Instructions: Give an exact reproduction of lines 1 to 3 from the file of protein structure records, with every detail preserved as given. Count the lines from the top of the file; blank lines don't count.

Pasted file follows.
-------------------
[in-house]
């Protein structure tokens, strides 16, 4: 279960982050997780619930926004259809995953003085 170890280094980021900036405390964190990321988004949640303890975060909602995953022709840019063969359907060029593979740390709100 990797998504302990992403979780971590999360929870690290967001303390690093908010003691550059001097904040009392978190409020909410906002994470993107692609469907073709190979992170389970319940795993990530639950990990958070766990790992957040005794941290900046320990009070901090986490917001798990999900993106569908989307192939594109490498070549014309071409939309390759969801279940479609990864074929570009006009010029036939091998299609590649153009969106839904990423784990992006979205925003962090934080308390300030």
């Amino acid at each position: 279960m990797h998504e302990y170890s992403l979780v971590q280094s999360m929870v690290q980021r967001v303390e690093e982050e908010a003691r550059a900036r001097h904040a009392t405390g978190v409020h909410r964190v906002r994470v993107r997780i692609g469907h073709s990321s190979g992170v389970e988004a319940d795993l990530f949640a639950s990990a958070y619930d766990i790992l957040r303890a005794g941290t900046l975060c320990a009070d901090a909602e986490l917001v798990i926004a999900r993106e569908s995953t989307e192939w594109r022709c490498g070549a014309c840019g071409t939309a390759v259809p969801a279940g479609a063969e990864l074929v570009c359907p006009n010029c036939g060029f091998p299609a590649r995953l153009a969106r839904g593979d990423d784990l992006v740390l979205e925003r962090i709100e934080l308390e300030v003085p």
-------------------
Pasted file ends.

[in-house]
């Protein structure tokens, strides 16, 4: 279960982050997780619930926004259809995953003085 170890280094980021900036405390964190990321988004949640303890975060909602995953022709840019063969359907060029593979740390709100 990797998504302990992403979780971590999360929870690290967001303390690093908010003691550059001097904040009392978190409020909410906002994470993107692609469907073709190979992170389970319940795993990530639950990990958070766990790992957040005794941290900046320990009070901090986490917001798990999900993106569908989307192939594109490498070549014309071409939309390759969801279940479609990864074929570009006009010029036939091998299609590649153009969106839904990423784990992006979205925003962090934080308390300030």
């Amino acid at each position: 279960m990797h998504e302990y170890s992403l979780v971590q280094s999360m929870v690290q980021r967001v303390e690093e982050e908010a003691r550059a900036r001097h904040a009392t405390g978190v409020h909410r964190v906002r994470v993107r997780i692609g469907h073709s990321s190979g992170v389970e988004a319940d795993l990530f949640a639950s990990a958070y619930d766990i790992l957040r303890a005794g941290t900046l975060c320990a009070d901090a909602e986490l917001v798990i926004a999900r993106e569908s995953t989307e192939w594109r022709c490498g070549a014309c840019g071409t939309a390759v259809p969801a279940g479609a063969e990864l074929v570009c359907p006009n010029c036939g060029f091998p299609a590649r995953l153009a969106r839904g593979d990423d784990l992006v740390l979205e925003r962090i709100e934080l308390e300030v003085p």